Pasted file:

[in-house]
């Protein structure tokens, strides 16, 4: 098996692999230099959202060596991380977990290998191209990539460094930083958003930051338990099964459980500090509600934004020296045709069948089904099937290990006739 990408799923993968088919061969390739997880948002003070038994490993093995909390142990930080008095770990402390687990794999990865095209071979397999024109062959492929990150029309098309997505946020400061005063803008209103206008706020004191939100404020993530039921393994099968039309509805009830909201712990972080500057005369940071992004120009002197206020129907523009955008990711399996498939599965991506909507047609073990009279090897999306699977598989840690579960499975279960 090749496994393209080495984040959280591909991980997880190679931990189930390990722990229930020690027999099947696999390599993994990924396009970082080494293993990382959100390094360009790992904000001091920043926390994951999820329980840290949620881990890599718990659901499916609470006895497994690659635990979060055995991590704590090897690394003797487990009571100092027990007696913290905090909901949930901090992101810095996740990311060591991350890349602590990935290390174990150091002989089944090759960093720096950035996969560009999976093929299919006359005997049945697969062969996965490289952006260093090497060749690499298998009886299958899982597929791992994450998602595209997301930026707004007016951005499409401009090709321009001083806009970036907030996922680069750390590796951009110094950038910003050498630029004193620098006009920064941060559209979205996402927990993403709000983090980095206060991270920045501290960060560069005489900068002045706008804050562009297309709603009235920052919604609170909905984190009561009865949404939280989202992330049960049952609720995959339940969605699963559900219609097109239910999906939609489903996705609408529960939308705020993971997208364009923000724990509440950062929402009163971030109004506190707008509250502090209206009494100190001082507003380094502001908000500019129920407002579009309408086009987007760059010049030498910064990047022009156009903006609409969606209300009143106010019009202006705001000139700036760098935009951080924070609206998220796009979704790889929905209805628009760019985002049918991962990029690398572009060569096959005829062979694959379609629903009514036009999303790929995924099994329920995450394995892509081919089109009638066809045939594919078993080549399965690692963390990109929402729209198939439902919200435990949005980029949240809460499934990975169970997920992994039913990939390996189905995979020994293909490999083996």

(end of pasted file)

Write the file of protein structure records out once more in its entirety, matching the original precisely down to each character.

[in-house]
């Protein structure tokens, strides 16, 4: 098996692999230099959202060596991380977990290998191209990539460094930083958003930051338990099964459980500090509600934004020296045709069948089904099937290990006739 990408799923993968088919061969390739997880948002003070038994490993093995909390142990930080008095770990402390687990794999990865095209071979397999024109062959492929990150029309098309997505946020400061005063803008209103206008706020004191939100404020993530039921393994099968039309509805009830909201712990972080500057005369940071992004120009002197206020129907523009955008990711399996498939599965991506909507047609073990009279090897999306699977598989840690579960499975279960 090749496994393209080495984040959280591909991980997880190679931990189930390990722990229930020690027999099947696999390599993994990924396009970082080494293993990382959100390094360009790992904000001091920043926390994951999820329980840290949620881990890599718990659901499916609470006895497994690659635990979060055995991590704590090897690394003797487990009571100092027990007696913290905090909901949930901090992101810095996740990311060591991350890349602590990935290390174990150091002989089944090759960093720096950035996969560009999976093929299919006359005997049945697969062969996965490289952006260093090497060749690499298998009886299958899982597929791992994450998602595209997301930026707004007016951005499409401009090709321009001083806009970036907030996922680069750390590796951009110094950038910003050498630029004193620098006009920064941060559209979205996402927990993403709000983090980095206060991270920045501290960060560069005489900068002045706008804050562009297309709603009235920052919604609170909905984190009561009865949404939280989202992330049960049952609720995959339940969605699963559900219609097109239910999906939609489903996705609408529960939308705020993971997208364009923000724990509440950062929402009163971030109004506190707008509250502090209206009494100190001082507003380094502001908000500019129920407002579009309408086009987007760059010049030498910064990047022009156009903006609409969606209300009143106010019009202006705001000139700036760098935009951080924070609206998220796009979704790889929905209805628009760019985002049918991962990029690398572009060569096959005829062979694959379609629903009514036009999303790929995924099994329920995450394995892509081919089109009638066809045939594919078993080549399965690692963390990109929402729209198939439902919200435990949005980029949240809460499934990975169970997920992994039913990939390996189905995979020994293909490999083996």